Wow. That pretty much sums up the weekend that Fast Fil Papafilippou and the Gulf Oils team had. Having explored the limits of traction on their first qualifier, the unusual series of three sessions on the Saturday seemed to suit the Puma-powered scooter as a 5.633 at only 233.94 came out as the second quickest fuel bike pass in history and the only rider outside of one L. McBride Esq. to hold a 5.6-second timing ticket. Next session and a 5.662/246.74 came up on the boards to reset the European record and neither pass were perfect.
Having adjusted to counteract some early wheel spin, the third pass of the day would have been very adjacent to McBride’s 5.611 world best had one of the mags decided to not play ball and pushed the head gasket out on a 5.869/195.45 (by adjacent, Fil may well have been ahead with a 0.976s 60 foot and a 3.708s eighth mile clocking in comparison with McBride’s 1.007s and 3.749 at the same splits).
Second on the ladder was Rikard Gustafsson with a 5.966/223.64 that came at the expense of a crank which was replaced via some international collaboration to get a replacement from Holland in time for eliminations, whilst in third sat Al Smith in his FIM debut on Phil Baimbridge’s latest “thinking very much outside the box” inline triple Rocket 3 ride with a very impressive 6.275 on an early shutoff.
Eliminations had Fil focusing on taking his second championship with both he and Gustafsson progressing to the semi-finals where their fortunes diverged, the Greek rider carding a significantly detuned 5.701/244.22 (ridiculously this being the fourth quickest pass in history) to defeat Steve Woollatt and Gustafsson being a no show after the ignition timing went awry on the warm-up.
The final was due to be a match-up between Smith and Papafilippou but the Rocket remained in the pits after discovering unacceptably high leak down. The wick was turned back up on the Gulf Oils machine to see if it could propel Fil into the five-fifties, but alas it was too much for the track to hold, but, maybe, maybe, it is just around the corner.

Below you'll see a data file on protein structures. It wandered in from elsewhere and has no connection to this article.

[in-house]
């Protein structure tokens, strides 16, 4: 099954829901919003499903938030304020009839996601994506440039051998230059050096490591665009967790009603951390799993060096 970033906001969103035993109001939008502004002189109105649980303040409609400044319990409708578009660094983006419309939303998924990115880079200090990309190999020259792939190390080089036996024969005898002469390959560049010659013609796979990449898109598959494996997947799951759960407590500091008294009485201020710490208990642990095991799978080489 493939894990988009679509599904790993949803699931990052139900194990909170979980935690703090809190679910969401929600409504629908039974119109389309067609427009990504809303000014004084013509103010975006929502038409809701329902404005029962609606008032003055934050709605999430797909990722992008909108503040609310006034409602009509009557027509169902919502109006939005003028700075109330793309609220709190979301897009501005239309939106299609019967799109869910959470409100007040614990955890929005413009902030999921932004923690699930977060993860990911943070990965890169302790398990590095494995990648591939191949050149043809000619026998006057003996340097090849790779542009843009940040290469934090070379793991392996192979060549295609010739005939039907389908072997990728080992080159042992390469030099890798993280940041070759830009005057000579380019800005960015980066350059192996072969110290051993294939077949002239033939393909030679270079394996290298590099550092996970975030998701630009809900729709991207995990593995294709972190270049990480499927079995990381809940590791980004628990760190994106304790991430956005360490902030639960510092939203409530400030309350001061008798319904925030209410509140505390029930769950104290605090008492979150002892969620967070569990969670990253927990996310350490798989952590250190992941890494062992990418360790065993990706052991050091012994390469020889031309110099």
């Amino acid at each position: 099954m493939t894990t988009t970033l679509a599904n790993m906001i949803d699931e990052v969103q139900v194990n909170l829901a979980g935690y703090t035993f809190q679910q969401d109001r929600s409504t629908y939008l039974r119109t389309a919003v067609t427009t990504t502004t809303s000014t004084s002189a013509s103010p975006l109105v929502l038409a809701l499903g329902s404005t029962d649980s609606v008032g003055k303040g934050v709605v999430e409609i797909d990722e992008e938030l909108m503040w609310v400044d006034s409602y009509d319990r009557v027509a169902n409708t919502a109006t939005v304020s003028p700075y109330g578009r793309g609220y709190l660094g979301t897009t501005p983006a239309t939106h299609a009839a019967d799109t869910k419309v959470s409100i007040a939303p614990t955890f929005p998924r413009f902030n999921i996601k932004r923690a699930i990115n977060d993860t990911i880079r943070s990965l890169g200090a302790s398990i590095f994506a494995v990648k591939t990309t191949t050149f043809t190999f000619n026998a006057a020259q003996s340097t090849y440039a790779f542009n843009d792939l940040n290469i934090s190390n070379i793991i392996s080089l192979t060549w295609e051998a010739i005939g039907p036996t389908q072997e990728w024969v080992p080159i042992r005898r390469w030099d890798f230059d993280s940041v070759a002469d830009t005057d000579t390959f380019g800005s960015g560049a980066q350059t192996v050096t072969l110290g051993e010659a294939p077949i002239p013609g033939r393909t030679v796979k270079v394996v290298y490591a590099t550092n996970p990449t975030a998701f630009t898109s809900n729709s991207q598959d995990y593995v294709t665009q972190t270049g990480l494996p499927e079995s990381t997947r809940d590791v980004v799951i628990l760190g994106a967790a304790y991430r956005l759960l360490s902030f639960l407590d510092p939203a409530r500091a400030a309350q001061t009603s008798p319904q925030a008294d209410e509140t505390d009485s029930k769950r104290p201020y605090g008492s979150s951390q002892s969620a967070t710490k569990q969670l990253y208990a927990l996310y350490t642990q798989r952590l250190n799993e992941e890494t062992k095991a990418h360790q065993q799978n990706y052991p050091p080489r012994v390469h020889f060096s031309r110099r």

FIM-E Super Twin Bike
Having clinched his second championship in a row, Marcus Christiansen and the Danish Speedy Racing team went hunting big numbers with their unique Super Twin combo and duly ripped off the first 6.2 from an injected V-Twin in Europe with a 6.299/218.98 to head qualifying. A pair of 6.3s bracketed a 6.233/218.04 in the semi-finals to back up the qualifying number as a new class record, and a 6.338/218.97 secured the event win over Neil Midgley on the Cannon Engineering Lucas Oils supercharged entry, Midgley making his second FIM event final in a row.
FIM-E Pro Stock Bike
Ålander Fredrik Fredlund led the all-Suzuki Pro Stock Bike field with a 7.045/189.65, trashing another transmission on another qualifying attempt, and secured his seventh title when Sweet Cheeks team mate Janne Koskinen was defeated by out-going champion Bertrand Maurice in the first round of eliminations.
Fredlund carded a series of 7.0s in eliminations (a best of 7.028) and a 7.047/186.61 in the final, but was holeshot by Martin Newbury (shown) who took the event win with a 7.053/189.81 and reset his PB ET mark for the second event in a row.
FIM-E Super Street Bike
The top four in Super Street Bike were firmly in the six-second zone with Steve Venables some way ahead of the rest with a new European record at 6.806/216.99 from the D.M.E. Hayabusa. Hungary’s Daniel Donat Lencses was on PB form with a 6.941/204.21, followed by Garry Bowe at 6.973/207.07 and Graham Balchin, fresh from digging holes in the track after a few stratospheric launches from the ZX12, with his first six-second ticket (6.977/205.15).
Eliminations saw Venables secure his second FIM title and run a series of 6.928/215.86, 6.825/214.92 and a 6.832/210.83 to book his spot in the event final where he would face Mogens Lund who had been on an impressive series of 6.9s on race day. Venables was looking for the first 6.7 in Europe but came up slightly short with a very impressive 6.804/216.85 to set the class ET record, back up his qualifying speed and take the event trophy after riding around Lund’s holeshot.
FIM-E Junior Dragbike Cup
Unlike the other categories, the destination of the Junior Dragbike Cup went right down to the wire with Nitrolympx winner Marie Rosen departing in the first round of eliminations and incoming points leader Meg Talbot losing out to Blade Dummer at the semi-final stage. This opened the door for Dummer (shown) to take the Cup series title which he duly did with victory over Liam Holgate in the event final.
Euro Finals SLIDESHOW